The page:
How polyphenols can help reduce oxidative stress and feed costs
In the last decade, a lot has been published about oxidative stress and the role of antioxidants. These antioxidants can be classified as synthetic (with added vitamin E and C) or natural polyphenols and natural vitamin E. But how do these different antioxidants work?
During normal metabolic processes, mitochondria in animal cells produce energy (ATP). This process also releases unstable free radicals as by-products. Free radicals are unstable atoms with missing electrons, making them highly reactive with other molecules. In order to become stable, free radicals take electrons from other atoms, which in turn produces other free radicals. This can lead to a so-called free radical chain reaction, causing cell damage and a loss of growth performance.
Free radicals and oxidative stress
During normal metabolism, an animal’s body maintains a balance between free radicals and antioxidants which protects it from oxidative stress. Nonetheless, there are several situations that can disturb this balance, including heat or cold stress, infections, and high production levels. This oxidative stress can then lead to problems which affect animal performance, fertility, and health. Figure 1. shows an overview of these negative effects.
Neutralisation of free radicals by antioxidants
Antioxidants donate their electrons to free radicals without becoming unstable themselves. As a result, they stop the free radical chain reaction before it starts. This prevents oxidative stress so that cells stay healthy and animal performance is maintained.
One of the most important fat-soluble antioxidants is vitamin E which plays a critical role in protecting cell membranes against oxidative damage. It's just one of the many physiological antioxidants which have been identified. Others include:
- Vitamin C
- Lipoic acid
Antioxidant mechanism of polyphenols
Polyphenols are secondary plant metabolites that contain bioactive components and are characterised by multiple phenol units. They are an important group of exogenous antioxidants whose antioxidant capacity is comparable to that of vitamins E and C. Polyphenols carry a hydroxyl group which can transfer a hydrogen atom to a free radical, without the polyphenol becoming unstable. Depending on the structure of a polyphenol, it can make more than one donation to a free radical.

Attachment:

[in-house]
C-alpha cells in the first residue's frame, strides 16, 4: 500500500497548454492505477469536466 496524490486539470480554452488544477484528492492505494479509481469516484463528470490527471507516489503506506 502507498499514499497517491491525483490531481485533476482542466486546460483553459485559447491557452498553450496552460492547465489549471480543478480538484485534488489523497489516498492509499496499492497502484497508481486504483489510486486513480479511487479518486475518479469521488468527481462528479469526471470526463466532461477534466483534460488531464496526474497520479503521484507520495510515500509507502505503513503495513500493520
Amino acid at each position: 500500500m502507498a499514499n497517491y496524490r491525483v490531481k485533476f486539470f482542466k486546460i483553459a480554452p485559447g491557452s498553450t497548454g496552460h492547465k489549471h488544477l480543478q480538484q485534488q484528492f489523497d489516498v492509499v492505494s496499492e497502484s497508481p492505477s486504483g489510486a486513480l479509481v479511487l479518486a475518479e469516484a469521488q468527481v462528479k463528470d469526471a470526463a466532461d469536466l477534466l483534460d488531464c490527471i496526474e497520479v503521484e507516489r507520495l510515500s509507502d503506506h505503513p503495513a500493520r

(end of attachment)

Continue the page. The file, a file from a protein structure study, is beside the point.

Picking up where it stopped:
Regeneration of vitamins C and E by polyphenols
Polyphenols can also donate an electron to antioxidants that have already been used, such as vitamins E and C, allowing them to regenerate and regain their functions. Vitamin C and polyphenols are water soluble and can work inside the hydrophilic cell environment while vitamin E, which is fat-soluble, works within the hydrophobic cell membrane.
When polyphenols donate an electron to vitamin C, it can continue to scavenge free radicals and perform its other functions. In addition, vitamin C can donate an electron to vitamin E. Vitamin E can therefore continue functioning within the cell membrane without needing polyphenols to translocate into the cell to regenerate it. So even though polyphenols are not directly present in the cell membrane, their donation of electrons works both inside and outside the cell membrane as shown by the green arrows in Figure 2.
Replacing vitamin E with polyphenols
Antioxidants like vitamin E and C are commonly used in feed. Due to the regeneration of both vitamins by polyphenols and their direct antioxidative mode of action, vitamin E can partially be replaced by polyphenols. This often leads to a reduction of premix and feed costs while maintaining and sometimes even improving animal performance.
For more information please contact your Koudijs representative.